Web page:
Upon the identification of a computer-security incident, a Bank must immediately determine whether the incident (including a security breach) is sufficiently significant as to create a “notification incident” that requires that a notification be made by the Bank to the Bank’s Prudential Regulator.

The Rule defines a “notification incident” as follows:

Notification incident is a computer-security incident that has materially disrupted or degraded, or is reasonably likely to materially disrupt or degrade, a banking organization’s—

(i) Ability to carry out its banking operations, activities, or processes, or deliver banking products and services to a material portion of its customer base, in the ordinary course of business;

(ii) Business line(s), including associated operations, services, functions, and support, that upon failure would result in a material loss of revenue, profit, or franchise value; or

(iii) Operations, including associated services, functions and support, as applicable, the failure or discontinuance of which would pose a threat to the financial stability of the United States.

Should a Bank determine that a notification incident has occurred, the Bank must notify its Prudential Regulatory within 36 hours of that determination. The method for notifying the applicable Prudential Regulator is intended to be direct and straightforward, and includes the use of a telephonic communication, email or other similar method.2

While not included in the Rule itself, the supplemental information in the Federal Register accompanying the Rule provides examples of electronic system disruptions or failures that will generally be deemed to per se constitute notification incidents:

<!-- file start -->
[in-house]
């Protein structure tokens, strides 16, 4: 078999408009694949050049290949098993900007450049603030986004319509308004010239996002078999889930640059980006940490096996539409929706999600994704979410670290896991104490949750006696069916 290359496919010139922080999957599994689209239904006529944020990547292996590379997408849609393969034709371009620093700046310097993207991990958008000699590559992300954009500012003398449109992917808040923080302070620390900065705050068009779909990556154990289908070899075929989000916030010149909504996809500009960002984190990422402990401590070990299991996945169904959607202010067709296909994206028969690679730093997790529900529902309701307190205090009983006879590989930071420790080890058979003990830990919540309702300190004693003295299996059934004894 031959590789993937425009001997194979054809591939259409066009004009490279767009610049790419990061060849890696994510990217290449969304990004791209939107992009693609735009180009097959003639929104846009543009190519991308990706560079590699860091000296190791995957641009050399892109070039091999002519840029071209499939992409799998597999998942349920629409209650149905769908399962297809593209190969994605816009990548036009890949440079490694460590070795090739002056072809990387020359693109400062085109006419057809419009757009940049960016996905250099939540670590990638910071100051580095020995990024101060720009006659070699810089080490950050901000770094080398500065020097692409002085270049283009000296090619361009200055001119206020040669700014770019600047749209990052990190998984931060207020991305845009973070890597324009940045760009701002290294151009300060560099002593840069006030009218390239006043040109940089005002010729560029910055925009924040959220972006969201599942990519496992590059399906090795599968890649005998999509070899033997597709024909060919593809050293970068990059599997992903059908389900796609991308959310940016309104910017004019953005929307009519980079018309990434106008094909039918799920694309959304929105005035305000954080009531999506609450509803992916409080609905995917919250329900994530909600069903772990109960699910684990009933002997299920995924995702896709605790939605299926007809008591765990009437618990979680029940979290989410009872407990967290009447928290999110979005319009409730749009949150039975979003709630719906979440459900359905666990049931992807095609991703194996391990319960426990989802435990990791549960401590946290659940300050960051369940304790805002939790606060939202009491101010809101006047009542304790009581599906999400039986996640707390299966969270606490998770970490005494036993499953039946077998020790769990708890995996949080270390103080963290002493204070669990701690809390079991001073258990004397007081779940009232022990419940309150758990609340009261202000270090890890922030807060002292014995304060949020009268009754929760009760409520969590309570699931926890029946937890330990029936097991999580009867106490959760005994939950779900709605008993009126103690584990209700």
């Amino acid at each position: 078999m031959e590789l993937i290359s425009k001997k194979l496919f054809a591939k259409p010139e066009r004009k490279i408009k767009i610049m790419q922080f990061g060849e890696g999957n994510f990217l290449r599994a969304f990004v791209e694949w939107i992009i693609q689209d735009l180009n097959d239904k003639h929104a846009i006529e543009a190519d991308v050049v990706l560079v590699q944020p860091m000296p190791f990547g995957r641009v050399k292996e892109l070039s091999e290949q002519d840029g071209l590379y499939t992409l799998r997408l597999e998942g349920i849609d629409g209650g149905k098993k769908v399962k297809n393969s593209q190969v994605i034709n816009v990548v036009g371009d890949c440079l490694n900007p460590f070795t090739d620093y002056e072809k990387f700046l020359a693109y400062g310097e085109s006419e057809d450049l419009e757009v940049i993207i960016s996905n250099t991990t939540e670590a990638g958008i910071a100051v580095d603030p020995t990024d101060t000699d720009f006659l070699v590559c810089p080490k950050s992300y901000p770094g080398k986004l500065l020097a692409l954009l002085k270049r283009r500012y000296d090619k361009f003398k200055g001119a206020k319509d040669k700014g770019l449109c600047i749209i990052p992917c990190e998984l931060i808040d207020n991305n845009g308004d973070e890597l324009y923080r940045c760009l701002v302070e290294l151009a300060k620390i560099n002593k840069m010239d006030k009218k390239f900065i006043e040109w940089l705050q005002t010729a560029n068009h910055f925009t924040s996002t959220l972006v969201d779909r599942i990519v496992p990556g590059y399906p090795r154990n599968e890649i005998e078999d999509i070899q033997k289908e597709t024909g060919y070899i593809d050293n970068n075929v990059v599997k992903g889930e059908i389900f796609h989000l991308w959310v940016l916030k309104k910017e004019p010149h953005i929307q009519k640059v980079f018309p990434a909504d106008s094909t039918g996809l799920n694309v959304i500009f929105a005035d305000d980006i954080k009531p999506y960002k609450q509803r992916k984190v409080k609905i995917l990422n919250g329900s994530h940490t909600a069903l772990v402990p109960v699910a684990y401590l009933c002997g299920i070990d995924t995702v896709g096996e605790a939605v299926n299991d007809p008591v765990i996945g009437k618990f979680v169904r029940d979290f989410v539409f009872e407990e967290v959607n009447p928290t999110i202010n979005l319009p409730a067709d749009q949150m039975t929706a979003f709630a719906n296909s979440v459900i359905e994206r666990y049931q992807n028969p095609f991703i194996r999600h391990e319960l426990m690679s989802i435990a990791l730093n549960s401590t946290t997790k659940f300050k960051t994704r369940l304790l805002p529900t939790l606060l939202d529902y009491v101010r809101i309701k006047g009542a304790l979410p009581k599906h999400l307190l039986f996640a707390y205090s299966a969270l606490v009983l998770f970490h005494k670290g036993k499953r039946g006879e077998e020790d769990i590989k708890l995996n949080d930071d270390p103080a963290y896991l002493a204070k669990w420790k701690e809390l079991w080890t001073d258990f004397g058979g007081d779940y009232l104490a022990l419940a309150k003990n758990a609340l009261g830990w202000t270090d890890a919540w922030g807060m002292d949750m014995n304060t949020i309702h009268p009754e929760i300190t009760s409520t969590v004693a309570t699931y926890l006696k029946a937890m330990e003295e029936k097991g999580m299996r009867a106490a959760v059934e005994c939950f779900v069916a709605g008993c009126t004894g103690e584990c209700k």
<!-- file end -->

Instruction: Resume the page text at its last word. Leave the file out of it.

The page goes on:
• Large-scale distributed denial of service attacks that disrupt customer account access for an extended period of time (e.g., more than 4 hours);
  • A Service Provider that is used by a Bank for its core banking platform to operate business applications experiences widespread system outages and recovery time is undeterminable;
  • A failed system upgrade or change that results in widespread user outages for a Bank’s customers and employees;
  • An unrecoverable system failure that results in activation of a Bank’s business continuity or disaster recovery plan;
  • A computer hacking incident that disables banking operations for an extended period of time;
  • Malware on a Bank’s network that: (i) poses an imminent threat to the Bank’s core business lines or critical operations; or (ii) requires the Bank to disengage any compromised products or information systems that support the Bank’s core business lines or critical operations from Internet-based network connections; and
  • A ransom malware attack that encrypts a core banking system or backup data.

Service Providers

The Rule defines a “Service Provider” as any person or entity who provides a service to a Bank which is a covered service pursuant to the Bank Service Company Act (the “BSCA”).3 This definitional approach results in a broad scope of coverage for Service Providers regardless whether the Service Provider is itself a bank service company. The definition is intended to include Bank affiliates as well, regardless of whether such affiliates would constitute bank service companies under the BSCA.